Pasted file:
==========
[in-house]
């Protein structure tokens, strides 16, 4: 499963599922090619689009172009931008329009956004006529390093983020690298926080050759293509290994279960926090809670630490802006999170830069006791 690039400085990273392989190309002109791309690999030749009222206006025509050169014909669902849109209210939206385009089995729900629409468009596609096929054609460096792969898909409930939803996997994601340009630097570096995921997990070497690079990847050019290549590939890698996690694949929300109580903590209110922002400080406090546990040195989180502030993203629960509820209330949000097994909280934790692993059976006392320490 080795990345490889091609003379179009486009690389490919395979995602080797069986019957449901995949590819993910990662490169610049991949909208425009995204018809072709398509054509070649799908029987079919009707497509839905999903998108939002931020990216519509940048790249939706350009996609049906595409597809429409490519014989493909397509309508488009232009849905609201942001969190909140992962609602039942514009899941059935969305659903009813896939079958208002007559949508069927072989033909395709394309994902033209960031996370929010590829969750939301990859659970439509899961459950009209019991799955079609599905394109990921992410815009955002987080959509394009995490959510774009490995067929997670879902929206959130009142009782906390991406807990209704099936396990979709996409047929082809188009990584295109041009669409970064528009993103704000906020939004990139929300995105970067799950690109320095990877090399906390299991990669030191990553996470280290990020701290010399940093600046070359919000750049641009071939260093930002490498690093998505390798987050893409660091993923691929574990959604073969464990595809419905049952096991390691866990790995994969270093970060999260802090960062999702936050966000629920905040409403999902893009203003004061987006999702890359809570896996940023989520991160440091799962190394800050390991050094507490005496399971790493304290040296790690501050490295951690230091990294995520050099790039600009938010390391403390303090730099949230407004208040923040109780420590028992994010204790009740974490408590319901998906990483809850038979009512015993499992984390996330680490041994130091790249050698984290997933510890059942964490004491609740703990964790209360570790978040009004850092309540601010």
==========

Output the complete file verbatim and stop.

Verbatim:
[in-house]
């Protein structure tokens, strides 16, 4: 499963599922090619689009172009931008329009956004006529390093983020690298926080050759293509290994279960926090809670630490802006999170830069006791 690039400085990273392989190309002109791309690999030749009222206006025509050169014909669902849109209210939206385009089995729900629409468009596609096929054609460096792969898909409930939803996997994601340009630097570096995921997990070497690079990847050019290549590939890698996690694949929300109580903590209110922002400080406090546990040195989180502030993203629960509820209330949000097994909280934790692993059976006392320490 080795990345490889091609003379179009486009690389490919395979995602080797069986019957449901995949590819993910990662490169610049991949909208425009995204018809072709398509054509070649799908029987079919009707497509839905999903998108939002931020990216519509940048790249939706350009996609049906595409597809429409490519014989493909397509309508488009232009849905609201942001969190909140992962609602039942514009899941059935969305659903009813896939079958208002007559949508069927072989033909395709394309994902033209960031996370929010590829969750939301990859659970439509899961459950009209019991799955079609599905394109990921992410815009955002987080959509394009995490959510774009490995067929997670879902929206959130009142009782906390991406807990209704099936396990979709996409047929082809188009990584295109041009669409970064528009993103704000906020939004990139929300995105970067799950690109320095990877090399906390299991990669030191990553996470280290990020701290010399940093600046070359919000750049641009071939260093930002490498690093998505390798987050893409660091993923691929574990959604073969464990595809419905049952096991390691866990790995994969270093970060999260802090960062999702936050966000629920905040409403999902893009203003004061987006999702890359809570896996940023989520991160440091799962190394800050390991050094507490005496399971790493304290040296790690501050490295951690230091990294995520050099790039600009938010390391403390303090730099949230407004208040923040109780420590028992994010204790009740974490408590319901998906990483809850038979009512015993499992984390996330680490041994130091790249050698984290997933510890059942964490004491609740703990964790209360570790978040009004850092309540601010």